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Things you can do to avoid being Dexter’s next victim

My wife and I are just now finishing “Dexter”, a television series about a serial killer with a code of ethics. His “code” is pretty simple: Don’t get caught and only kill killers. The series takes place in Miami, and, like many other television shows, you need to suspend your disbelief a little bit at times because the situations under which people get caught by Dexter are not exactly based in reality. Also, by my count, Miami has a murder rate that dwarfs any other American city in this show.

One of the ways that Dexter catches his prey is by hacking into their computers at home and at work. Sure, a password could be helpful, but it has to be a strong password. Even then, Dexter’s “superior intellect” would allow him to guess the passwords based on the person’s life. So don’t go putting your pet’s name as a password for something very personal, like your email. And always make sure that it is a complex password that includes letters, numbers and special characters. Oh, and none of that replacing numbers for letters, like “4” instead of “A” or “3” instead of “E”.

To make your passwords even safer, I recommend an encryption system like LastPass or KeePass. If you’re using a Mac computer along with an iPhone or iPad, Apple offers a password manager “baked” into their operating systems. Any of these options beat writing down your passwords only to have Dexter find them and use them to find you… And slice and dice you.

Dexter also follows his victims and then sneaks up to them from behind, injects them with a sedative, and then takes them away to his “kill rooms.” If you’re alone, always be aware of your surroundings. Don’t talk into your phone while you’re walking alone and in a place where there are not a lot of other people. You can be just as distracted as those fools who crash while talking on the phone.


You won’t only get your phone taken from you and smashed into the floor. You’ll have it taken and you hurt. So always walk with a partner, don’t talk on the phone, and be aware of your surroundings. This is not about blaming the victim. It’s about common sense you can do to protect yourself from predators… And from psychopaths who want you in separate plastic bags and out to the ocean. (He’d have to use some Hefty bags for me, to be honest.)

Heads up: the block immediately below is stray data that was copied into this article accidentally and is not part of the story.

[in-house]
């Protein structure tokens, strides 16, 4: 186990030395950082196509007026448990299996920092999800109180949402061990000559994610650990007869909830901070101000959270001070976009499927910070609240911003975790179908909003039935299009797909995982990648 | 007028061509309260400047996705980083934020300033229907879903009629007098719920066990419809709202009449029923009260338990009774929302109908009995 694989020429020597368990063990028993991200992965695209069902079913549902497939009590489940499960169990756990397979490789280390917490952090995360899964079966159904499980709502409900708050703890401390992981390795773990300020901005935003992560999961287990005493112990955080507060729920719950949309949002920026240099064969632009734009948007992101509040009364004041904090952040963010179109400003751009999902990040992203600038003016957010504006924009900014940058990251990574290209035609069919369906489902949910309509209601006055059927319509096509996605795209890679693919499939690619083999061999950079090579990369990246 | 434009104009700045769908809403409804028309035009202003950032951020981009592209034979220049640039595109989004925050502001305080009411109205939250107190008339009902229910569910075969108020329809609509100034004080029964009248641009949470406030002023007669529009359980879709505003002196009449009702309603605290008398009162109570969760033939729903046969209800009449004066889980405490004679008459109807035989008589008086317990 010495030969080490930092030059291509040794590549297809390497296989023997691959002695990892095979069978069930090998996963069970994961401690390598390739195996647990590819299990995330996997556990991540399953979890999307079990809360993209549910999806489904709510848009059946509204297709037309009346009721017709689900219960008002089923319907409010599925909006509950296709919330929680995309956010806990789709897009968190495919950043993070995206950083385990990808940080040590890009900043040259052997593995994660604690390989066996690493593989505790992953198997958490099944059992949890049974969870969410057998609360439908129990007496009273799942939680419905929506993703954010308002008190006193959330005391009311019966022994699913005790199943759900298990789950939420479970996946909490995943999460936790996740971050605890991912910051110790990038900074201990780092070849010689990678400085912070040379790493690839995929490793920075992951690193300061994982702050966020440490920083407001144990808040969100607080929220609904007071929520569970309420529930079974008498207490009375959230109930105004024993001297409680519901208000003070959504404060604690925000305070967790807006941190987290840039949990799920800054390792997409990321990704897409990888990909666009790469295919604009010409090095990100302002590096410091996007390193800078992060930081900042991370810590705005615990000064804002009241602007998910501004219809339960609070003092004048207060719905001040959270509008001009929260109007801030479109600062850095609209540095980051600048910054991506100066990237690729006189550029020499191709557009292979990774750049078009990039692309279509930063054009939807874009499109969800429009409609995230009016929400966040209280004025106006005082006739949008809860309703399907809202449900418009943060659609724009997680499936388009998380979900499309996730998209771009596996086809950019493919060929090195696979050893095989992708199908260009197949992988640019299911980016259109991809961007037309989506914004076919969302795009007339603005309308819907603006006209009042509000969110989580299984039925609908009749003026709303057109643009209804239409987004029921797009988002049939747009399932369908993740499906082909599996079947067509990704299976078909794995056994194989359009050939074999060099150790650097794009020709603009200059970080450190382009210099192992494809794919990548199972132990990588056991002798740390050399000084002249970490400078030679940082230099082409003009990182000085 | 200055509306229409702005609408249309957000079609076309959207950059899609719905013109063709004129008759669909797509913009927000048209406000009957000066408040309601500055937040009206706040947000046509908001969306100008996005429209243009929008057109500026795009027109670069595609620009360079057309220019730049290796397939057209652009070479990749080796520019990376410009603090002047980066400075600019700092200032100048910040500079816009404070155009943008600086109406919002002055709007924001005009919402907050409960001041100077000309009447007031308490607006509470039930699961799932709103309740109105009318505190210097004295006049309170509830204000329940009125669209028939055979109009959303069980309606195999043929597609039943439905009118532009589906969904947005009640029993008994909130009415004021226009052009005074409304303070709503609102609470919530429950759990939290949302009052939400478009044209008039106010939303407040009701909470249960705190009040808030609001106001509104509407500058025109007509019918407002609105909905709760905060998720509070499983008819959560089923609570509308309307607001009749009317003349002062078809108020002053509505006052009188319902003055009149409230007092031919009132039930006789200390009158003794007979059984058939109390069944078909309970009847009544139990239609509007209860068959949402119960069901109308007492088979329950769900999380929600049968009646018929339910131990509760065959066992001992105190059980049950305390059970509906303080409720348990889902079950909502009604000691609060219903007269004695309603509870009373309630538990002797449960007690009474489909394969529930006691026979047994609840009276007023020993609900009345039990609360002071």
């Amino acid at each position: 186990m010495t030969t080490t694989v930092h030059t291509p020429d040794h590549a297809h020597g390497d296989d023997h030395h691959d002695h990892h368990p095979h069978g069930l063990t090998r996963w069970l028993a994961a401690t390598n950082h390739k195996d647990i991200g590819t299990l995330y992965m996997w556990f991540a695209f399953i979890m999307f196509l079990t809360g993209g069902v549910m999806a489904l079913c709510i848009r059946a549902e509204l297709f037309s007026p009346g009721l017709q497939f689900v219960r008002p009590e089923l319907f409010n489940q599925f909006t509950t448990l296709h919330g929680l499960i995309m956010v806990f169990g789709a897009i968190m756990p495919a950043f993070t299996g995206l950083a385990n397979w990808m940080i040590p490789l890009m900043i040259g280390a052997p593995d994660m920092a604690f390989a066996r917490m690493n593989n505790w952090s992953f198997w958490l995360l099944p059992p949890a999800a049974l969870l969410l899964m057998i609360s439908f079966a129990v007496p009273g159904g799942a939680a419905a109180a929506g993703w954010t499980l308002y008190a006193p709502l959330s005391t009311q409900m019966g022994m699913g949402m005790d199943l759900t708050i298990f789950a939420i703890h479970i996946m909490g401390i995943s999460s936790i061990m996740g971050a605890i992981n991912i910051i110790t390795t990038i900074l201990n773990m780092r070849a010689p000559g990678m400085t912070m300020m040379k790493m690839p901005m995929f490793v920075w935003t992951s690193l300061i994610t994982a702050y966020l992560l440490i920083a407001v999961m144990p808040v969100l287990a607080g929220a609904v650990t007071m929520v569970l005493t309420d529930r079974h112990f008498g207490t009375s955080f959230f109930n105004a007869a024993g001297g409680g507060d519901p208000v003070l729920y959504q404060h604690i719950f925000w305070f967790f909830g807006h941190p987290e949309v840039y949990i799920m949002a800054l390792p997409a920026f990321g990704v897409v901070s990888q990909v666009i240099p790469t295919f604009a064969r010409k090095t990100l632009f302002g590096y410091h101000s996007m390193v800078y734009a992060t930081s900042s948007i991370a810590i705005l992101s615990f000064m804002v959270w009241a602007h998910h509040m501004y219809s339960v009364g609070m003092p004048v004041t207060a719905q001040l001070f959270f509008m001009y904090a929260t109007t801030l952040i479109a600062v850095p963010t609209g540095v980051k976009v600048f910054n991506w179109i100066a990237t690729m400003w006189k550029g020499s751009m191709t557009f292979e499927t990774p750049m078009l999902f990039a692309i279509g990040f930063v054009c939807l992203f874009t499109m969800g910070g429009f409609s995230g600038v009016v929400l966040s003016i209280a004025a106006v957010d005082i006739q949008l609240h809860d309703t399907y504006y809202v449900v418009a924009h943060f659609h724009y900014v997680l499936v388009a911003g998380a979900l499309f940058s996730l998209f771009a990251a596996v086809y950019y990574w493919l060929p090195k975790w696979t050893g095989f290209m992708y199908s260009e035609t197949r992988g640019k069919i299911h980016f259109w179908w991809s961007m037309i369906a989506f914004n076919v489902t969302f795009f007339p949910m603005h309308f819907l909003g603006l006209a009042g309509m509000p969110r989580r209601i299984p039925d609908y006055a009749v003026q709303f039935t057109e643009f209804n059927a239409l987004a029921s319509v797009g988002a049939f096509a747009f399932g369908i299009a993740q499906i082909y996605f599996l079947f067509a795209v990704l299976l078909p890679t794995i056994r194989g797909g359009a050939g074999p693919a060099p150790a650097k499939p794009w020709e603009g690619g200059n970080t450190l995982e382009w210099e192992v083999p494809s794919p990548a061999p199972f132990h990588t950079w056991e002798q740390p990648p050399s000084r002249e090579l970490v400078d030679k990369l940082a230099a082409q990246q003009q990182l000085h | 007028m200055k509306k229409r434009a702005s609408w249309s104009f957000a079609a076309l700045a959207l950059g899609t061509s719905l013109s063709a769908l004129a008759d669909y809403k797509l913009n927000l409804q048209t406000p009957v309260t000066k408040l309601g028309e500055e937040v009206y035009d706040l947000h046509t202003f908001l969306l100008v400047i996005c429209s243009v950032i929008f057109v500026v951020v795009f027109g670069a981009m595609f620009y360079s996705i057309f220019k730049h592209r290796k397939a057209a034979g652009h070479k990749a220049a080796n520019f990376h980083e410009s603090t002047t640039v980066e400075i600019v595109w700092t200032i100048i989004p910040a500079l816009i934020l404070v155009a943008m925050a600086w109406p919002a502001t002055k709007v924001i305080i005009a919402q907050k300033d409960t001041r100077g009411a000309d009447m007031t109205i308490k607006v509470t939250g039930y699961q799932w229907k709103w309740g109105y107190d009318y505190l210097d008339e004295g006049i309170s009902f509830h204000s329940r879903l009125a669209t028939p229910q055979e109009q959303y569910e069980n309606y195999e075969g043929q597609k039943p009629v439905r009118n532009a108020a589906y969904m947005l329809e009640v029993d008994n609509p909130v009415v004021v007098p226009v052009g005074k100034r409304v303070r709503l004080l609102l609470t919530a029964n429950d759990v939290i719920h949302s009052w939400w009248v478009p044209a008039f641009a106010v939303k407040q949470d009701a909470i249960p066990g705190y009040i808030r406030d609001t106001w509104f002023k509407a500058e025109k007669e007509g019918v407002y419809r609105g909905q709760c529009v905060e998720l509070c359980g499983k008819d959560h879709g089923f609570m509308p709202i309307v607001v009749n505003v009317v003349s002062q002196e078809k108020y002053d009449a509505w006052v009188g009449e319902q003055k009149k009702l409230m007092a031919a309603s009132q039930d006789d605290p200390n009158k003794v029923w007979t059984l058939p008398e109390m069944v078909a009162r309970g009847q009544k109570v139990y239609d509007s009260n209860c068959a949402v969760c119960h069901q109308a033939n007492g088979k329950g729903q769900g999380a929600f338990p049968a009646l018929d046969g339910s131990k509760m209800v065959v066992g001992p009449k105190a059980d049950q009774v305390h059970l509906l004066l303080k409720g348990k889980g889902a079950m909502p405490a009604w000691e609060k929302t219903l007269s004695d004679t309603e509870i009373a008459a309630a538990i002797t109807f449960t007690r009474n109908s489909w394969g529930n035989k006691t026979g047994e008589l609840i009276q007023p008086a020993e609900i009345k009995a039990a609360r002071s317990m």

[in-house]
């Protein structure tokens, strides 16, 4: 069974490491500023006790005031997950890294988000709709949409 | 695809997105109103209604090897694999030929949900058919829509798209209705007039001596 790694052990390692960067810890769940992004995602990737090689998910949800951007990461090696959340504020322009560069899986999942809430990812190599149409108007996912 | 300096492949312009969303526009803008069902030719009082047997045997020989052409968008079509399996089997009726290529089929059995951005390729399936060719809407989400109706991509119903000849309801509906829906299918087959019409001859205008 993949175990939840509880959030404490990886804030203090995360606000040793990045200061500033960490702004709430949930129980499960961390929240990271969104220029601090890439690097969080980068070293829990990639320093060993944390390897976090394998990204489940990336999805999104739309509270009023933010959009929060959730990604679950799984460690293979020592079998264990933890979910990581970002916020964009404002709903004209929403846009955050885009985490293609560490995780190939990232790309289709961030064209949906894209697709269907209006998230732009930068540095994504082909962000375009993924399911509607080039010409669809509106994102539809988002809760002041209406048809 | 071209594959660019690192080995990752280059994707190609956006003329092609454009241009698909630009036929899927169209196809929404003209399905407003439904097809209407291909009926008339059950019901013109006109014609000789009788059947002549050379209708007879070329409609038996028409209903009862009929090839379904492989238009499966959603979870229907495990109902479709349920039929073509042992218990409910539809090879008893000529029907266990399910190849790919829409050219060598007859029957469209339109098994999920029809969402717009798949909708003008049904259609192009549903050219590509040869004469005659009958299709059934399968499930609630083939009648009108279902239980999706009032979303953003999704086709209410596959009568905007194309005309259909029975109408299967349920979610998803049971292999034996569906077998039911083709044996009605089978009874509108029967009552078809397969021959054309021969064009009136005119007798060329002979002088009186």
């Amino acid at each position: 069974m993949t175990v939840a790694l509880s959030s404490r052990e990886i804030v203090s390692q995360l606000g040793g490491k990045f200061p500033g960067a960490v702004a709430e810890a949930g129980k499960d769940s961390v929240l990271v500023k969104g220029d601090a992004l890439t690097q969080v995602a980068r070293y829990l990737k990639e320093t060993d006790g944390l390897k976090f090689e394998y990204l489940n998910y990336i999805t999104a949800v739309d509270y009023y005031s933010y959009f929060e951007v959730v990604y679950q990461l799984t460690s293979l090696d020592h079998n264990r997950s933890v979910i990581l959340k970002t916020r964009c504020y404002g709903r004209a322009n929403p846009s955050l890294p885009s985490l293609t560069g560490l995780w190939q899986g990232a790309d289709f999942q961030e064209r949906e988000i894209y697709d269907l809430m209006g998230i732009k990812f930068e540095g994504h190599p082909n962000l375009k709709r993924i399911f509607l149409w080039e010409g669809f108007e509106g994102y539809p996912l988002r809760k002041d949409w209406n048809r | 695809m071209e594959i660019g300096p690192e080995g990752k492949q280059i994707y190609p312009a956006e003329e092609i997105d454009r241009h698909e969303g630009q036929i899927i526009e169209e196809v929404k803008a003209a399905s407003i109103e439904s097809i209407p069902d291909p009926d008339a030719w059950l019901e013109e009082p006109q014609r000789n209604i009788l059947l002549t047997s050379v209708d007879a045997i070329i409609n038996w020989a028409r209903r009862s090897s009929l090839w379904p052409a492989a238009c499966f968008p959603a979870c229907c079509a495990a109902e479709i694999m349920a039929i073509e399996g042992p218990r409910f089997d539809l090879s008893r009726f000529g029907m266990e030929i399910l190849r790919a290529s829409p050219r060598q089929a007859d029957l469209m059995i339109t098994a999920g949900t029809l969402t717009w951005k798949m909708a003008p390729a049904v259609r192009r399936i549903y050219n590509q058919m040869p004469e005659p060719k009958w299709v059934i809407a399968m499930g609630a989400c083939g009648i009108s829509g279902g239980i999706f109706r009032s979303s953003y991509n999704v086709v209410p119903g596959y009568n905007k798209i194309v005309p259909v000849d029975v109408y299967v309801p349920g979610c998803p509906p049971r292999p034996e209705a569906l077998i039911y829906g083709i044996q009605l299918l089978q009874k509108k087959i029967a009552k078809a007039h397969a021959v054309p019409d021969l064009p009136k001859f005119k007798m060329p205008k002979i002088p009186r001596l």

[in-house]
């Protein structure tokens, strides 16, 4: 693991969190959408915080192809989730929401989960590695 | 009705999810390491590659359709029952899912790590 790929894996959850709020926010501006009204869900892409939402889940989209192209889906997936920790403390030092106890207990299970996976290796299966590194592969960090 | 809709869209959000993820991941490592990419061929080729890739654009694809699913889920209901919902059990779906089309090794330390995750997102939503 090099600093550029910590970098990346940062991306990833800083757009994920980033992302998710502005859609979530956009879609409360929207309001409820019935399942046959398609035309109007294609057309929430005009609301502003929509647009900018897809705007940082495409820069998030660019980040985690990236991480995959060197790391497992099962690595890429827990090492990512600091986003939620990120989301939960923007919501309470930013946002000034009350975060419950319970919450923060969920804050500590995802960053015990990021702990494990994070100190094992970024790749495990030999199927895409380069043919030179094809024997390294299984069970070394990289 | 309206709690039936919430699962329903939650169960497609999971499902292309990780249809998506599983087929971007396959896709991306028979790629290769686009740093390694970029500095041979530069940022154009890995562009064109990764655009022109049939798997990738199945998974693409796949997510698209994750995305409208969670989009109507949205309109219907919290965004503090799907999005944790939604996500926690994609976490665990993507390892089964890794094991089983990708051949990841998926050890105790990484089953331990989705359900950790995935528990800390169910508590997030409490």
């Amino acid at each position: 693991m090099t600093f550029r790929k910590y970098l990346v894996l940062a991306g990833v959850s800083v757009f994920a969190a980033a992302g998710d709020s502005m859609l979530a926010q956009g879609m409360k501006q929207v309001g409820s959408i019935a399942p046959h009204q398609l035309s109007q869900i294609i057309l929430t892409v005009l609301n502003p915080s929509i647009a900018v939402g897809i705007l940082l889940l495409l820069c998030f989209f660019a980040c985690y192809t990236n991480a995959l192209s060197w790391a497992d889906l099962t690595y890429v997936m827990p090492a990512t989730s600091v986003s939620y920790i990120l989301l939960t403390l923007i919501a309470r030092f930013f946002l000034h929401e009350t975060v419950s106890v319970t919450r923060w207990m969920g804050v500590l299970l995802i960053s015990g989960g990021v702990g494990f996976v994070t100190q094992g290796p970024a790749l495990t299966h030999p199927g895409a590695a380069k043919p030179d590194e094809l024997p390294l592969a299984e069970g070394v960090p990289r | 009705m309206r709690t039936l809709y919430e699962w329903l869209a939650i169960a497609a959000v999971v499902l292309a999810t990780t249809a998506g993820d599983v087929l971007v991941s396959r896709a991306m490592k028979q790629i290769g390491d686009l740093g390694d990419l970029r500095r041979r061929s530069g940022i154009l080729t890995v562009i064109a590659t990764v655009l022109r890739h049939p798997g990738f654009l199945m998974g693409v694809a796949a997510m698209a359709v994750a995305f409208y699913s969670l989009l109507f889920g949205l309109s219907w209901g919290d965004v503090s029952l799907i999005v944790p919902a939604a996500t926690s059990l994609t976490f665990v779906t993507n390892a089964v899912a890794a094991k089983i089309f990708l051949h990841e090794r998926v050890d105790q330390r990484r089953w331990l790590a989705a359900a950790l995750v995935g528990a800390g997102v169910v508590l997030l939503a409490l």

Finally, follow the old adage that, if you don’t want anyone to know about it, don’t do it. Plenty of Dexter’s targets did things that gave them a criminal record. Or, if their indiscretions were not criminal, they would end up in a news article. In these days of social media, you probably can’t escape your digital trail. Even if you do, don’t make a big fuss about it, or you’ll find out all about the Streisand Effect, brining too much attention your way.

Of course, Dexter only killed people who deserved it (and a couple of innocent bystanders here and there). You’re a good person. You read this blog.

But, just in case, change your password.


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René F. Najera, DrPH

I'm a Doctor of Public Health, having studied at the Johns Hopkins University Bloomberg School of Public Health.
All opinions are my own and in no way represent anyone else or any of the organizations for which I work.
About History of Vaccines: I am the editor of the History of Vaccines site, a project of the College of Physicians of Philadelphia. Please read the About page on the site for more information.
About Epidemiological: I am the sole contributor to Epidemiological, my personal blog to discuss all sorts of issues. It also has an About page you should check out.

1 reply

  1. Don’t worry, my number of passwords are fines but I have a bigger fish to take care; one that I recently made a complaint to the police and testified against him. He will definitely seek me out when he get out of jail which will takes a very (not to say, f*cking) long time but I have time to prepare for the occasion.


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